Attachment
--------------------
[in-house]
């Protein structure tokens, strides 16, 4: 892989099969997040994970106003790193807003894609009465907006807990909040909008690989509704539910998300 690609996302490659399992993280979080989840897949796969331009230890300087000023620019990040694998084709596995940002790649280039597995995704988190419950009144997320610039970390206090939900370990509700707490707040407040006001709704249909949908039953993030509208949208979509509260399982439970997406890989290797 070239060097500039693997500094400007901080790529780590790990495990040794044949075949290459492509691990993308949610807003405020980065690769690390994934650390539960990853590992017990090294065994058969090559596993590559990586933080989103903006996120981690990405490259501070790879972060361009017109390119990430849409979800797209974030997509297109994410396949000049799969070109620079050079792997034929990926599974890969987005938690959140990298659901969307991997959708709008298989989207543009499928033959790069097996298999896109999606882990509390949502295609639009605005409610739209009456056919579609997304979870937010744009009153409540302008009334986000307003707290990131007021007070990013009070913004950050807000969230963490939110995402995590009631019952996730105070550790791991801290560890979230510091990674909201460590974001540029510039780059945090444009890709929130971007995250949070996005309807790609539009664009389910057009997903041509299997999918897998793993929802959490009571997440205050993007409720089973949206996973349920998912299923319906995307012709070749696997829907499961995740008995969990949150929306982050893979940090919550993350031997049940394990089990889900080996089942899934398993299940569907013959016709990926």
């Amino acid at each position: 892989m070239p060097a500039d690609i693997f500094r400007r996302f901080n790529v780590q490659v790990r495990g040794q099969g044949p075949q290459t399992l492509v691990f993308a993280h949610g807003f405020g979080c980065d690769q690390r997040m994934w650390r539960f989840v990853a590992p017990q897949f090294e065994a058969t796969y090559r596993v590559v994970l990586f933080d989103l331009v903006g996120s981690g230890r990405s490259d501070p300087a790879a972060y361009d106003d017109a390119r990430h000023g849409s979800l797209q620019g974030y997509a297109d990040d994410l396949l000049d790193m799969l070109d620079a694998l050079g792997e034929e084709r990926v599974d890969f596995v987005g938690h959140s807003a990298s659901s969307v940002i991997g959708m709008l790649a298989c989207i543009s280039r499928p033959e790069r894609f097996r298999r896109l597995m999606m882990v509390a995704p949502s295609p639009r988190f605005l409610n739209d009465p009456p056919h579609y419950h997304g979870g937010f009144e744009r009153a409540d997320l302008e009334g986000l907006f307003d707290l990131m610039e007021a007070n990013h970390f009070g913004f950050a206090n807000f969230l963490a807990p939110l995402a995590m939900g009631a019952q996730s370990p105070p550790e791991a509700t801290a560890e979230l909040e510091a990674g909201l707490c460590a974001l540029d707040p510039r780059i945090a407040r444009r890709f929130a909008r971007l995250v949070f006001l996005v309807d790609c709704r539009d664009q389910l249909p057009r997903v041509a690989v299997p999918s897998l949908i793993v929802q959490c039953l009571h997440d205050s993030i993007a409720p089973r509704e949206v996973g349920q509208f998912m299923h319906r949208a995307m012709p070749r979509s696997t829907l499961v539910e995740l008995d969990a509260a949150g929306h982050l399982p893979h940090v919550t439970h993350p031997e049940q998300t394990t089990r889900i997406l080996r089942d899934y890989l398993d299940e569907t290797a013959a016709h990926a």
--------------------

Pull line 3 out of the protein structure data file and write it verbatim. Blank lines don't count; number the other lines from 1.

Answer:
């Amino acid at each position: 892989m070239p060097a500039d690609i693997f500094r400007r996302f901080n790529v780590q490659v790990r495990g040794q099969g044949p075949q290459t399992l492509v691990f993308a993280h949610g807003f405020g979080c980065d690769q690390r997040m994934w650390r539960f989840v990853a590992p017990q897949f090294e065994a058969t796969y090559r596993v590559v994970l990586f933080d989103l331009v903006g996120s981690g230890r990405s490259d501070p300087a790879a972060y361009d106003d017109a390119r990430h000023g849409s979800l797209q620019g974030y997509a297109d990040d994410l396949l000049d790193m799969l070109d620079a694998l050079g792997e034929e084709r990926v599974d890969f596995v987005g938690h959140s807003a990298s659901s969307v940002i991997g959708m709008l790649a298989c989207i543009s280039r499928p033959e790069r894609f097996r298999r896109l597995m999606m882990v509390a995704p949502s295609p639009r988190f605005l409610n739209d009465p009456p056919h579609y419950h997304g979870g937010f009144e744009r009153a409540d997320l302008e009334g986000l907006f307003d707290l990131m610039e007021a007070n990013h970390f009070g913004f950050a206090n807000f969230l963490a807990p939110l995402a995590m939900g009631a019952q996730s370990p105070p550790e791991a509700t801290a560890e979230l909040e510091a990674g909201l707490c460590a974001l540029d707040p510039r780059i945090a407040r444009r890709f929130a909008r971007l995250v949070f006001l996005v309807d790609c709704r539009d664009q389910l249909p057009r997903v041509a690989v299997p999918s897998l949908i793993v929802q959490c039953l009571h997440d205050s993030i993007a409720p089973r509704e949206v996973g349920q509208f998912m299923h319906r949208a995307m012709p070749r979509s696997t829907l499961v539910e995740l008995d969990a509260a949150g929306h982050l399982p893979h940090v919550t439970h993350p031997e049940q998300t394990t089990r889900i997406l080996r089942d899934y890989l398993d299940e569907t290797a013959a016709h990926a």